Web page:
11 Nov 2014

Angel's Trumpet




On our way back from our morning in Sora we stopped by the Fibreno, a tributary of the Liri, another river that flows through the area and is a good water resource for the farms thereabouts.   There are several garden centres that we've used in the past, but this time we didn't visit any despite being tempted to browse rather than buy! It's disappointing that I can't grow the flowering plants that I once did when living permanently in Italy. I have to be content with the shrubs that don't need much maintenance other than pruning, the rose bushes as well as the irises and bulbs that lie dormant until they flower in their season.


Walking over the bridge and past the house (above) I spotted a magnificent specimen of a flowering shrub, the brugmansia (angel's trumpet). It was very photogenic, but I've since read up about it and it's one that I wouldn't want to grow in my garden as apparently all parts of the plant are poisonous with the seeds and leaves being dangerous and the sap being an irritant.







Across the way is the 11th century Abbey of San Domenico which was built on the ruins of a country villa belonging to Cicero's family. (More about the monastery church next time).

The main entrance door of San Domenico Abbey


Today, as we remember the 100th anniversary of the Great War we continue to reflect and give thanks for our freedom due to the courage of those who served their country then and for all war veterans, past and present. It's difficult to put into words how I feel at this time due to my own personal sadness for the grandfather I never knew, killed in battle in France in December 1917 and who never knew my father born days beforehand, but I take comfort in knowing I share in the act of remembrance and gratitude that 'they died that we might live in freedom' with millions of others throughout the world.


  

13 comments:

  1. Fab post. I knew about Angel's Trumpet being dangerous, such a shame for such a lovely looking plant. x

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  2. Oh wow on that carved door... so beautiful . the trumpets are gorgeous, something so beautiful and so deadly... of course they are not if we only look at them... teens here have killed themselves using them as a drug..

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  3. Angel's Trumpet is a beautiful plant, but you do have to be careful when a plant's poisonous. A moving Remembrance Day post, your words can be echoed through so many families with relatives they never knew.

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  4. I love the carved door. Such workmanship and fine detailing. Look forward to seeing more about the Abbey. Lovely tribute to your grandfather you never knew. P x

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  5. The Angels trumpet is a wondrous looking flower...pity that it's so toxic.

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  6. How heartbreaking that you never knew your grandfather and that he never knew his own son, what a dreadful waste of lives.....if only we could live in peace.

    I loved the angels trumpets, I have one in my garden and it actually has a couple of flowers breaking through, I didn't realize it was dangerous, I shall be wary of it now.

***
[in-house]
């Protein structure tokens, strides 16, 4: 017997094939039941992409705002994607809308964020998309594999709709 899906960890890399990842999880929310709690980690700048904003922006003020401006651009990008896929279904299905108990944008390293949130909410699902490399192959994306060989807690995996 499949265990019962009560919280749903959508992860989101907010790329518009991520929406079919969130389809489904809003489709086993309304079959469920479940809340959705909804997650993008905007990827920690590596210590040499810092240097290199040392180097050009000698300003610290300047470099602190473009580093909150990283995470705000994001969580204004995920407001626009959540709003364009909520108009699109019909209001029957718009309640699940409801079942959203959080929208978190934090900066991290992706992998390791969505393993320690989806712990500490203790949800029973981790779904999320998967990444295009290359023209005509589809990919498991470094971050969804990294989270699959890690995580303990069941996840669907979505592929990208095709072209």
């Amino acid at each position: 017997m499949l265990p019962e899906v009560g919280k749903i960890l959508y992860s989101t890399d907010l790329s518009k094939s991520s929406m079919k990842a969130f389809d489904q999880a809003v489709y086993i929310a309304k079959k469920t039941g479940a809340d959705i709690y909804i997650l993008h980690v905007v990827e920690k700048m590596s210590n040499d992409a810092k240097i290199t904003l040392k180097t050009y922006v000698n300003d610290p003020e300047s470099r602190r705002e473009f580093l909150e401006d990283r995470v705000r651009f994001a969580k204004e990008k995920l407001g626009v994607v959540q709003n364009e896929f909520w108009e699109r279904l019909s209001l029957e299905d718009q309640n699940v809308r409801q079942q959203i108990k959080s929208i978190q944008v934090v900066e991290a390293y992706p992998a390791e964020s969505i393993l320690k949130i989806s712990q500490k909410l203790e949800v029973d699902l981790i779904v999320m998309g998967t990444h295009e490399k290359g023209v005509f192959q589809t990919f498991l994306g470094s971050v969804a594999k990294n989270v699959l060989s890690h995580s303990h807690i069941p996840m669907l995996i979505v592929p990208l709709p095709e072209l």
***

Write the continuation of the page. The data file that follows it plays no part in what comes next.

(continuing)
I loved the door.....amazing!xxx

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  7. We will never forget people like your grandfather. xx

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  8. Nature is amazing, how can something so delicate and beautiful be so toxic.
    So very sad about your grandfather. We owe our freedom to brave men like him.
    Jillxo (found you whilst bloghopping)

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  9. The Angel Trumpet is a gorgeous flower Linda and the scenery quite spectacular. The Abbey is magnificent also and the door, what a work of art. We owe so much to our grandfathers don't we Linda? I never knew mine either. He survived WWI but spent a good deal of it as a POW, and due to subsequent ill health passed away log before I was born. I often wonder about him. Thank you for sharing this wonderful post and also for visiting mine.

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  10. hello
    chez nous cette plante on l'appelle " Dantura "
    elle est très toxique , elle existe aussi en jaune
    oui , nous avons été nous aussi dans des souvenirs douloureux
    il ne faut pas oublier , ils ont tellement souffert tous ces jeunes soldats
    tués au tout début de leur existence
    tendresse
    edith (iris)

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  11. A beautiful plant, but only from a distance. I'm sad that your grandfather never knew his son and grandchildren and they him. My mother was born in 1916 when my grandfather was serving in France and she too could so easily have grown up fatherless. I'll now look forward to your post on the Dominican Abbey.

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  12. I didn't realize I was behind so many posts, Linda! I have not been keeping up with making my rounds to my favorite blogs. Sounds like you had a lovely time in Italy, and the scenery certainly is very pretty. Thanks for your comment. I'd trade our local wildlife for some darling little hedgehogs! :O) Also, your kitchen in Italy is immaculate! And all that beautiful produce ... You should see what passes for produce here! Have a delightful week and weekend! Bess

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  13. What a shame that such a beautiful plant is so unpleasant!

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